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The evolution of genetic networks by non-adaptive processes

Key Points

  • Raises questions about the widespread belief that the structures of genetic networks are driven entirely by adaptive processes.

  • Provides an overview of the empirical evidence for the evolution of novel regulatory mechanisms by neutral processes with little or no alteration at the phenotypic level.

  • Provides a simple explanation, on the basis of amounts of intergenic DNA, of why multicellular species are more prone to the evolution of complex regulatory mechanisms than are unicellular species.

  • Demonstrates that the effective size of a population alone can dictate the potential pathways of network evolution.

  • Demonstrates that recombinational activation, and not mutational masking, is a powerful force for promoting redundant genetic pathways.

  • Argues that models of network evolution that ignore intermediate states of population-level variation are incapable of providing meaningful insight into issues of pathway evolution.

Abstract

Although numerous investigators assume that the global features of genetic networks are moulded by natural selection, there has been no formal demonstration of the adaptive origin of any genetic network. This Analysis shows that many of the qualitative features of known transcriptional networks can arise readily through the non-adaptive processes of genetic drift, mutation and recombination, raising questions about whether natural selection is necessary or even sufficient for the origin of many aspects of gene-network topologies. The widespread reliance on computational procedures that are devoid of population-genetic details to generate hypotheses for the evolution of network configurations seems to be unjustified.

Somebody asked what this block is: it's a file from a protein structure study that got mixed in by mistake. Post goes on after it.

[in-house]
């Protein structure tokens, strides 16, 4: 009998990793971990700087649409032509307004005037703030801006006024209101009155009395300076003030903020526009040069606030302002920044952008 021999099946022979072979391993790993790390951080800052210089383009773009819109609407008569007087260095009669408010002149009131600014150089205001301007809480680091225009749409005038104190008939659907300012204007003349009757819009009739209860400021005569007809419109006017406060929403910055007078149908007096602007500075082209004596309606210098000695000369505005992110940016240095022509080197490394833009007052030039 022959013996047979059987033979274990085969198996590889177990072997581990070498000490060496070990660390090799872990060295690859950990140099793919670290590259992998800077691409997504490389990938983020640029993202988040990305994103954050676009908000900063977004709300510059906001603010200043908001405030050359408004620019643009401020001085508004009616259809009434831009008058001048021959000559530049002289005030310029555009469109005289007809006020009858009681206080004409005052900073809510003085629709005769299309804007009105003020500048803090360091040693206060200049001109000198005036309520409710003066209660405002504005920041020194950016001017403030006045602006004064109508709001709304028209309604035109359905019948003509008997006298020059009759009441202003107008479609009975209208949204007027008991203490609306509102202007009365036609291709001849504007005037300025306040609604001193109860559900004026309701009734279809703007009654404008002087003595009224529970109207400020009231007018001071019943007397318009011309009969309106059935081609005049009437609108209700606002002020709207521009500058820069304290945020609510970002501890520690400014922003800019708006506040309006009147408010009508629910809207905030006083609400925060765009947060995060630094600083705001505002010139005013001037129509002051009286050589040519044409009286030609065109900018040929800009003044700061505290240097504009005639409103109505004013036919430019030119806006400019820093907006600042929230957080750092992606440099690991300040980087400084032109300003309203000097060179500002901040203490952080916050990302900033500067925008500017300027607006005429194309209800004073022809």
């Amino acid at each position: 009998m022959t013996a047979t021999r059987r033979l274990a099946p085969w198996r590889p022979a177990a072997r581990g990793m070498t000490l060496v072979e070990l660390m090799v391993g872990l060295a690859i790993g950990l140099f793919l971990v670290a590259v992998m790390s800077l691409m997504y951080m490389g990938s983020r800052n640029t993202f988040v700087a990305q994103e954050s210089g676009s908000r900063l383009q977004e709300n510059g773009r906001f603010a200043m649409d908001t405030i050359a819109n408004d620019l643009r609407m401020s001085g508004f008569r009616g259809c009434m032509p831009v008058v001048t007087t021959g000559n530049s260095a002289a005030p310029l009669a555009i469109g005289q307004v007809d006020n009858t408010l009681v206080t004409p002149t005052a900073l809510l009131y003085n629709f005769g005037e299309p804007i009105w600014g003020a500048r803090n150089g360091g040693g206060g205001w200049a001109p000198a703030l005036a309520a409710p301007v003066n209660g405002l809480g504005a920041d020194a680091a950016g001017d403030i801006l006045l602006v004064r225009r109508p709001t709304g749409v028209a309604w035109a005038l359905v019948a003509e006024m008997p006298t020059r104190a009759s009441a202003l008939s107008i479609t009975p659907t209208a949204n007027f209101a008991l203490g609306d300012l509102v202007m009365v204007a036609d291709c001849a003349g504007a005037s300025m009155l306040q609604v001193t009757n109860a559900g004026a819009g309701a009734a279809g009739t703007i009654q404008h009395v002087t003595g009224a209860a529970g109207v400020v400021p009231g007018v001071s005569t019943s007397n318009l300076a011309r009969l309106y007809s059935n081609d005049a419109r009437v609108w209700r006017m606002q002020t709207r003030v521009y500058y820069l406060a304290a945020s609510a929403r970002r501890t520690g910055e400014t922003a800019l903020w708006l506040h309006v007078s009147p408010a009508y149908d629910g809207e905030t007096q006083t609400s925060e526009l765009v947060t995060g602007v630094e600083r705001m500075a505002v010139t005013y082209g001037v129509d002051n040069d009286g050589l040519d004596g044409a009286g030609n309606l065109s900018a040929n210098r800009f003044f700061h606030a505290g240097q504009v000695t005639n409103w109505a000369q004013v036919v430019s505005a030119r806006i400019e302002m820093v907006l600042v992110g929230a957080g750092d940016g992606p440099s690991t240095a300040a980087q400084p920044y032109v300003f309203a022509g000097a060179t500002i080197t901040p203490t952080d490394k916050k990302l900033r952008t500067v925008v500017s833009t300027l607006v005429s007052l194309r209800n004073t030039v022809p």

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Figure 1: A model for the recruitment of an upstream activator B.
Figure 2: The likelihood of alternative modes of gene regulation depends strongly on the relative rates of loss and gain of transcription-factor binding sites.
Figure 3: A consideration of the pairs of recombinant progeny for all pairs of alternative parental regulatory states reveals the recombinational advantage of redundantly regulated alleles.
Figure 4: Recombination encourages the evolution of redundantly regulated alleles.
Figure 5: Average frequencies of several alternative three-gene network configurations under the assumptions of complete linkage of the DNA-level elements involved in the activation of gene A.
Figure 6: Average frequencies of the three most common three-gene network configurations in large, recombining populations.
Figure 7: Expected null distributions of node density (number of transcription factors that actually interact with downstream gene A).

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Acknowledgements

I am very grateful to E. Haag, M. Hahn and three anonymous reviewers for helpful comments. This work has been supported by US National Science Foundation and US National Institutes of Healthe grants to the author.

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Glossary

Effective population size

A scaled measure of the size of a natural population that is relevant to population genetics. This value is equivalent to the size of the idealized, random-mating population that gives equivalent allele-frequency dynamics, and is generally one or more orders of magnitude smaller than the actual population size.

Power-law distribution

A distribution for a variable x that follows the form axb.

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Lynch, M. The evolution of genetic networks by non-adaptive processes. Nat Rev Genet 8, 803–813 (2007). https://doi.org/10.1038/nrg2192

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